In order to determine how bats sleep, we first have to talk about how they fly, as the two are linked! That's because of one simple fact – bats can't fly from the ground. Most bats simply don't have enough lift in order to comfortably take to the sky from the ground like other flying creatures.
On top of that, their hind legs also aren't powerful enough to give them a running start in order to have a fast enough takeoff speed. So, they instead perch high above the ground. That way, they are already in the air and can take off at a moment's notice. And we'll see why that is important a bit later on.
Although at a glance, the way birds and bats fly might seem identical, there are actually quite a few differences. This is mostly because of how their wings are structured.
While birds have eloAlthough at a glance, the way birds and bats fly might seem identical, there are actually quite a few differences. This is mostly because of how their wings are structured.
While birds have elongated arms with a single finger, bats have three fingers that they can move independently. Plus, while birds have feathers and relatively strong, hollow bones, bats have a layer of stretched skin across their fingers and bones that can contort when needed.ngated arms with a single finger, bats have three fingers that they can move independently. Plus, while birds have feathers and relatively strong, hollow bones, bats have a layer of stretched skin across their fingers and bones that can contort when needed.
And this leads to the main difference between the two. While birds have a very powerful thrust and can outpace bats in terms of speed in distance, bats are the kings of manoeuvrability. They can twist and turn in the air, changing their direction in a split second.
So, when it comes to quickly zipping around, bats are right at home. However, since they've evolved to prefer manoeuvrability over raw power, they simply don't have the necessary takeoff speed and need to already be above ground. Plus, their unique wings allow them to climb onto high points where they can hang (unlike birds whose wings aren't flexible enough).
Now that we understand why a bat needs to sleep upside down, let's talk about the locations they choose to sleep in. The most obvious place is a bat cave, as we're sure you're all aware. However, it's far from their only napping spot.
From attics to tree branches, you can find bats sleeping upside down almost anywhere! And there's always one constant – that they're hard to reach. This makes a lot of sense once you consider that bats sleep during the day when other predators are awake and hungry.
And not only are they hard to reach but they're even hard to spot – especially if they're in a cave. After all, very few animals can both locate and get to a bat that's hanging upside down in a dark corner of a cave. Not to mention that they're also pretty good at picking up when something is near them and can outmanoeuvre just about every predator.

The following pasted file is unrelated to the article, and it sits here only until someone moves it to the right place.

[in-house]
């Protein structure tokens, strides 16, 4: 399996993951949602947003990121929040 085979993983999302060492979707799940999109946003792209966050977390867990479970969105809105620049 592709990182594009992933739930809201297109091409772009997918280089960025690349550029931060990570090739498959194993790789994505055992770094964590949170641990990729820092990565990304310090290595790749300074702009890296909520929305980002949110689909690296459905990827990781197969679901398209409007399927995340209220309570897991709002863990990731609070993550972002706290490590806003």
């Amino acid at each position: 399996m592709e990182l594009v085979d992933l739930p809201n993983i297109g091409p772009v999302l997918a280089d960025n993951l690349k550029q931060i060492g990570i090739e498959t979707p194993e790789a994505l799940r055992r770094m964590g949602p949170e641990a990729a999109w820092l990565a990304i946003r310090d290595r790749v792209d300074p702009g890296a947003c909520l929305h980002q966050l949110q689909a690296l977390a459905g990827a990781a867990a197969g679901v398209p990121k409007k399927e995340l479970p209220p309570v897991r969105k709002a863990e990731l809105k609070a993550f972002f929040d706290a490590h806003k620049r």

Okay, now we know why bats sleep so high up and upside down but how do they do it? Won't the blood rush into their head and make them dizzy? Well, no – because, unlike humans, bats are perfectly designed to sleep upside down and are arguably quite comfortable while doing so as well. This is due to two main factors.
If a person spends any time hanging upside down, their arms and fingers would get tired. However, just like a sloth, it takes no effort for bats to hold on. This is because their talons are closed when in a relaxed position and require no further energy!
This is because their tendons are connected to the bone and not their muscles. The easiest way to visualise this is to think of a noose. When it's around a branch and there's a force pulling down, the noose remains firm and in place. However, if you let up the downward tension, the noose can become loose immediately.
Fundamentally, this is how a bat's talons operate. As long as their body weight is pulling down on their talons, they remain firmly in place. In fact, if a bat dies while upside down, it can even stay in that position forever (unless someone knocks it off). However, when bats fall, the tension is gone and they can make a quick getaway.
Although a bat's talons are very impressive, they can't keep the bat from getting dizzy. Luckily, however, mother nature has a workaround. This is simply due to how compact a bat's upper body is. Since they don't have sprawling limbs like humans, their heart easily pumps blood to their entire body regardless of whether they're upside down.
And that means they don't suffer from the same dizzying effect as we do when blood rushes to our heads. In other words, with their talons not taking up any energy and their heart keeping things in check, bats can have their body relax and sleep like a log.
Although most bats sleep upside down (with only about 6/1200+ species not doing so), it's not immediately obvious why they choose to do so. However, once you start looking into their anatomy, as well as their place on the food chain, this mystery quickly starts getting dismantled! After all, it's survival of the fittest. So, the question shouldn't be why bats sleep upside down but rather why don't more animals do the same?